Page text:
Netanyahu: “Now is the time for war”
Announcing on Wednesday that Israel had formed a unity government with the opposition, PM Benjamin Netanyahu said at a press conference that “we put aside all differences to face an enemy worse than ISIS.”
The war cabinet includes the PM, along with his Defense Minister Yoav Gallant, both from the right-wing Likud Party, as well as leader of the National Unity Party Benny Gantz, a former military chief of staff and head of the defense ministry.
Uniting a divided nation. “The most important action [now] is to establish the unity of the nation,” Netanyahu said in an attempt to convey unity to Israel’s enemies. Netanyahu himself has come under intense scrutiny in recent months for driving a wedge through Israeli society and politics by trying to diminish the power of the country’s judiciary.
Along with the military, the two political factions will oversee decision-making for the duration of the war in the Gaza Strip. No legislation unrelated to the war effort will be passed in the Knesset during this time, according to a statement released by both sides.
Crucially, this move sidelines far-right members of Netanyahu's coalition government, like National Security Minister Itamar Ben Gvir, who, according to Haaretz, rallied against the formation of a unity government that would dilute his own power.
In his address to the country, Netanyahu also confirmed new details of the Hamas attack against southern Israeli communities on Saturday, including revelations that families had been burnt alive, while children were handcuffed before being abused and killed. The gruesome imagery is indeed galvanizing a previously-divided people, but it is also stoking public rage at the government and intelligence community for failing to protect its citizens.
Prospects of a humanitarian corridor. As Israel continues to bomb Gaza and prepares for an imminent ground invasion, the Palestinian death toll is rising. Key Hamas leaders have reportedly been killed, along with hundreds of civilians.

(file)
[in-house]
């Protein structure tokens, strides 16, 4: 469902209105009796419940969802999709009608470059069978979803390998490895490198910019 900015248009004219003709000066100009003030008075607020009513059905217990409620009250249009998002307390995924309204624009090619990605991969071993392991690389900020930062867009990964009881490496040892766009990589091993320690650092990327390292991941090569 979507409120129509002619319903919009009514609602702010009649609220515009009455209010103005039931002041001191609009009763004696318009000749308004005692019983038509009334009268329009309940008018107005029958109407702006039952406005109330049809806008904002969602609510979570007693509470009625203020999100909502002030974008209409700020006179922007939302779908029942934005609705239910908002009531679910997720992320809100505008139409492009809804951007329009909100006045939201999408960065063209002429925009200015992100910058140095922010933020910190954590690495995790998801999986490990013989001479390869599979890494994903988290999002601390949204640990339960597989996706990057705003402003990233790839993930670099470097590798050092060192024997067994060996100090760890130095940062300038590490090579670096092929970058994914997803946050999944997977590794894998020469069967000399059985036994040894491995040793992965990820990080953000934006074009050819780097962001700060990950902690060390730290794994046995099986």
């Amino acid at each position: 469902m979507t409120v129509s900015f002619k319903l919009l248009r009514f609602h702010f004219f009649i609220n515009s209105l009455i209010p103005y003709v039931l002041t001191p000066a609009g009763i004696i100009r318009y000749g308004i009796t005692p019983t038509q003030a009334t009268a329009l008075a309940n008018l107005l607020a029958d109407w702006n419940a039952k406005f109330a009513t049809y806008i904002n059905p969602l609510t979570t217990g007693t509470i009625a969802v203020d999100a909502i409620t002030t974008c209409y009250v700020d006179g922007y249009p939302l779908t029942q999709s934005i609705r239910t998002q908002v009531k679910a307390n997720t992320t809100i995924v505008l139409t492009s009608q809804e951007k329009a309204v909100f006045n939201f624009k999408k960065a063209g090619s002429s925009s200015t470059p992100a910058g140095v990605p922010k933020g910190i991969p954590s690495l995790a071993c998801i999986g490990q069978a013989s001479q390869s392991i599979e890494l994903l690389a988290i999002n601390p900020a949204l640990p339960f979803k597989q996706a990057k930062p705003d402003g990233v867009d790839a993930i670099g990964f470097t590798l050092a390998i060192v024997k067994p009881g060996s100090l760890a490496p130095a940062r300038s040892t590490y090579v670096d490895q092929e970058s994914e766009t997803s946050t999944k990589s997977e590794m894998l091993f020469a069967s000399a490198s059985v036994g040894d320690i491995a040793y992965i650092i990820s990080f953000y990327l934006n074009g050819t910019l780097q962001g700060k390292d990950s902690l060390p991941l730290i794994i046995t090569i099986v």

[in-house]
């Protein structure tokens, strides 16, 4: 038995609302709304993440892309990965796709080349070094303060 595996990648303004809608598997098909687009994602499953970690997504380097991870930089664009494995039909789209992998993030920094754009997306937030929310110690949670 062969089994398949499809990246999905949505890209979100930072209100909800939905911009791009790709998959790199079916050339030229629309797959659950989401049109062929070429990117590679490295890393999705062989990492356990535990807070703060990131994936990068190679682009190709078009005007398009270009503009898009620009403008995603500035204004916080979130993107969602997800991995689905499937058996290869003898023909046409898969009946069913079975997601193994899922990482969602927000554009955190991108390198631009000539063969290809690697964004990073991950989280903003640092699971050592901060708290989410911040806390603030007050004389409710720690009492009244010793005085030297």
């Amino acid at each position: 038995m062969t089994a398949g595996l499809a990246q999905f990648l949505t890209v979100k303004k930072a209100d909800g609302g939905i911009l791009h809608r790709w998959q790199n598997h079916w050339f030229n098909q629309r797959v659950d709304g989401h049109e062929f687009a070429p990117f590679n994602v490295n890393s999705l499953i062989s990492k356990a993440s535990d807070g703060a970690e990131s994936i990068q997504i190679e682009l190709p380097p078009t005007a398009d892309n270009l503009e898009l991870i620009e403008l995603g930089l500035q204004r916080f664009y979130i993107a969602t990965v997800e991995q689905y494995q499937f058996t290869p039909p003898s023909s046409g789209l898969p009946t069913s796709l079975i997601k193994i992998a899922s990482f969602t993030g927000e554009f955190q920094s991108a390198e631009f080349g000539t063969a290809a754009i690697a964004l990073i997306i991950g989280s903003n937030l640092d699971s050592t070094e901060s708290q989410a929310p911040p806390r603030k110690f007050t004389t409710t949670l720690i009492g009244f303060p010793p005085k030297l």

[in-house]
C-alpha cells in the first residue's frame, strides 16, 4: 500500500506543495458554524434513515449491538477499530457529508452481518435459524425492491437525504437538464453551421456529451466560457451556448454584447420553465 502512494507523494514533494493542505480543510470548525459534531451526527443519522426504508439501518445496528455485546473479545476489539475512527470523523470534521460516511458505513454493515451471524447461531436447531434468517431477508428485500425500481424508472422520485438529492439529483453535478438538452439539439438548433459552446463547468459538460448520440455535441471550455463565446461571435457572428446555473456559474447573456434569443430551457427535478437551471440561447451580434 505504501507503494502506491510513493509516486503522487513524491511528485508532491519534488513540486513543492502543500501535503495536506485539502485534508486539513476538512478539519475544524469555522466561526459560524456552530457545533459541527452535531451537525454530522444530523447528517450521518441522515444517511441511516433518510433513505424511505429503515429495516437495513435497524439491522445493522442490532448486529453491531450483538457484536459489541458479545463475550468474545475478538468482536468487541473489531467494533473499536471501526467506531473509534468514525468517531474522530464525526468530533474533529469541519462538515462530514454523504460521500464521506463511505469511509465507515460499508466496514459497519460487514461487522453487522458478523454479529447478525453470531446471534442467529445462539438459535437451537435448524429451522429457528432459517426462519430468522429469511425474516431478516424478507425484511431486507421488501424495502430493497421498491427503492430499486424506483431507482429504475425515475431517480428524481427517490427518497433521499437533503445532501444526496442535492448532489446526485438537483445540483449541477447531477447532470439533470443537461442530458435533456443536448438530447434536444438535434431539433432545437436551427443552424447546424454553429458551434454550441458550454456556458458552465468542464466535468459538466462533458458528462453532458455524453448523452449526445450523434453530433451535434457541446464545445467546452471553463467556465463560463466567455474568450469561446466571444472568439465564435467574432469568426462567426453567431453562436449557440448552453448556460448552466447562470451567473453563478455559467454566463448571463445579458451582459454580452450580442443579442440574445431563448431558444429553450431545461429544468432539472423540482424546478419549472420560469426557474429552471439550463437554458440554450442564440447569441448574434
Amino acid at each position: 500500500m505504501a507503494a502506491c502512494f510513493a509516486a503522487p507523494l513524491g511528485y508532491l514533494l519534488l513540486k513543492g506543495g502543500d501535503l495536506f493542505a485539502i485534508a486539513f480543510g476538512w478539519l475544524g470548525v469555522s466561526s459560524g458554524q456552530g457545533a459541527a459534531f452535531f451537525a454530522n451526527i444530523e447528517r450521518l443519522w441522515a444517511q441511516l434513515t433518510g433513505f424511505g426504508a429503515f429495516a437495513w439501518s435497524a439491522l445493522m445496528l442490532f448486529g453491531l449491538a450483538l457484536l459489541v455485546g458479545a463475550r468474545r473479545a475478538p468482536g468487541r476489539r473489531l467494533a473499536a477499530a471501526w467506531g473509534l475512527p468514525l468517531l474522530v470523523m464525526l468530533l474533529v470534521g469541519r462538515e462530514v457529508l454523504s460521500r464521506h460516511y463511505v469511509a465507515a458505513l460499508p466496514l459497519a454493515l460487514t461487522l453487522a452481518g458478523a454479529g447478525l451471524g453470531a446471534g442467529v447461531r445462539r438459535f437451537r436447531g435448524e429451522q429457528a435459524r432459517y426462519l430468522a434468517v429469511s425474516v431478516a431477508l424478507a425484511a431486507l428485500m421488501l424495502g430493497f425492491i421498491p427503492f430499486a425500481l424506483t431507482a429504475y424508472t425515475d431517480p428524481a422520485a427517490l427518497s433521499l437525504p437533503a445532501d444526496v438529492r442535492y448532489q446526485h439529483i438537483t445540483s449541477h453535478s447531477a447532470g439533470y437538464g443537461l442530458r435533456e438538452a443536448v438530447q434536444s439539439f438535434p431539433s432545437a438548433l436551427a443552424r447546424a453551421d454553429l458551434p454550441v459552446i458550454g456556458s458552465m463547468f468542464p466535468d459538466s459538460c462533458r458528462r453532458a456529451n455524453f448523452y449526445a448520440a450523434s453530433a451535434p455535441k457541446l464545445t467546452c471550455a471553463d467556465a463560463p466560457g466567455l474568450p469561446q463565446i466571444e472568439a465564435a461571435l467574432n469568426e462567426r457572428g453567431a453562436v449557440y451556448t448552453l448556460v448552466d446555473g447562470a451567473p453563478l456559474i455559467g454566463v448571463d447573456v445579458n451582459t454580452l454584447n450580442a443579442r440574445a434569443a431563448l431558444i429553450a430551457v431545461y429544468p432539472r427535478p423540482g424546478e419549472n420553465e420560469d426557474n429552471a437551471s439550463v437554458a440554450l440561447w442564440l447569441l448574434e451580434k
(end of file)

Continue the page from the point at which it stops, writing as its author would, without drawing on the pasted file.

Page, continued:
The US, for its part, says it is working with Israel and Egypt to secure a humanitarian corridor for Gazans that would help evacuate civilians, after Israel imposed a blockade on the coastal enclave, cutting off water and food deliveries, and electricity. But this effort is complicated by the fact that Israel has in recent days bombed the only crossing connecting Gaza to the Sinai Peninsula. Meanwhile, Egypt’s President Abdel Fattah el-Sissi, who has made national security his top priority, has also made it crystal clear that he does not want to absorb an influx of Gazans or risk terrorists crossing the border. “National security is my first responsibility and under no circumstances will there be any complacency or negligence,” Sissi said in recent days.
The US’ stance. After Biden on Tuesday addressed the “sheer evil” of the Hamas attack, there are now reports the US could soon send a second aircraft carrier group to the Eastern Mediterranean in order to deter Iran and its Lebanese proxy Hezbollah from joining Hamas in the fight against Israel.
US Secretary of State Antony Blinken arrived in Israel this morning to meet with Israeli leaders, and will then head to Jordan where the issue of securing the release of civilian hostages taken by Hamas, including many Americans, will likely be the focus.
Meanwhile, Ukraine’s President Volodymyr Zelensky, who is Jewish, said that he wants to visit Israel in a show of solidarity, putting an embarrassing spotlight on Netanyahu who has been broadly criticized for failing to adequately back Kyiv amid the Russian invasion.